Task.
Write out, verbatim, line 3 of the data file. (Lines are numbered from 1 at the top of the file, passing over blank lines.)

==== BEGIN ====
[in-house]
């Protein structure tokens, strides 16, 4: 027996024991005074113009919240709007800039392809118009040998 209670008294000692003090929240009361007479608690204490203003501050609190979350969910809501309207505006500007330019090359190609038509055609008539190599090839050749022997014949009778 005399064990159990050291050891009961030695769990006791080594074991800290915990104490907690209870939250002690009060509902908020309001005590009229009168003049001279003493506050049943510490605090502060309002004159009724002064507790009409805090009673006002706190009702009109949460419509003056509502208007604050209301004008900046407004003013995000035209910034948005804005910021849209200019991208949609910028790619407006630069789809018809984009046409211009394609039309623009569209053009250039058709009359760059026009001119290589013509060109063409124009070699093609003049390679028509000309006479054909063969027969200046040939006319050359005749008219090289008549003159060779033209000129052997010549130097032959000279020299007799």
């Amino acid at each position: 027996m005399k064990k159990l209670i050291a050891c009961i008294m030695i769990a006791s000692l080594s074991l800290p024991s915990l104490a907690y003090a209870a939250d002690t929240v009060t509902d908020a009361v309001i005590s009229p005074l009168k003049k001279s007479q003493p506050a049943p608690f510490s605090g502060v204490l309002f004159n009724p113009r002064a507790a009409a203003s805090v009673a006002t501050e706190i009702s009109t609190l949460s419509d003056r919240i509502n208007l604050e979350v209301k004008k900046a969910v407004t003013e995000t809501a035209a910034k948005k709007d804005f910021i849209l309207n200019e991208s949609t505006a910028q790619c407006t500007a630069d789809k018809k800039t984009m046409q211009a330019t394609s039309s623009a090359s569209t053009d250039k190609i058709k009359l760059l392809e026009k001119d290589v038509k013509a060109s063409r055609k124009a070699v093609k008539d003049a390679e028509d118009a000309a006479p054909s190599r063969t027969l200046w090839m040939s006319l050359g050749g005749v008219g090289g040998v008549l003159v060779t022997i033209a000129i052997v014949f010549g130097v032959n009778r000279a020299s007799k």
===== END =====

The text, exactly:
């Amino acid at each position: 027996m005399k064990k159990l209670i050291a050891c009961i008294m030695i769990a006791s000692l080594s074991l800290p024991s915990l104490a907690y003090a209870a939250d002690t929240v009060t509902d908020a009361v309001i005590s009229p005074l009168k003049k001279s007479q003493p506050a049943p608690f510490s605090g502060v204490l309002f004159n009724p113009r002064a507790a009409a203003s805090v009673a006002t501050e706190i009702s009109t609190l949460s419509d003056r919240i509502n208007l604050e979350v209301k004008k900046a969910v407004t003013e995000t809501a035209a910034k948005k709007d804005f910021i849209l309207n200019e991208s949609t505006a910028q790619c407006t500007a630069d789809k018809k800039t984009m046409q211009a330019t394609s039309s623009a090359s569209t053009d250039k190609i058709k009359l760059l392809e026009k001119d290589v038509k013509a060109s063409r055609k124009a070699v093609k008539d003049a390679e028509d118009a000309a006479p054909s190599r063969t027969l200046w090839m040939s006319l050359g050749g005749v008219g090289g040998v008549l003159v060779t022997i033209a000129i052997v014949f010549g130097v032959n009778r000279a020299s007799k």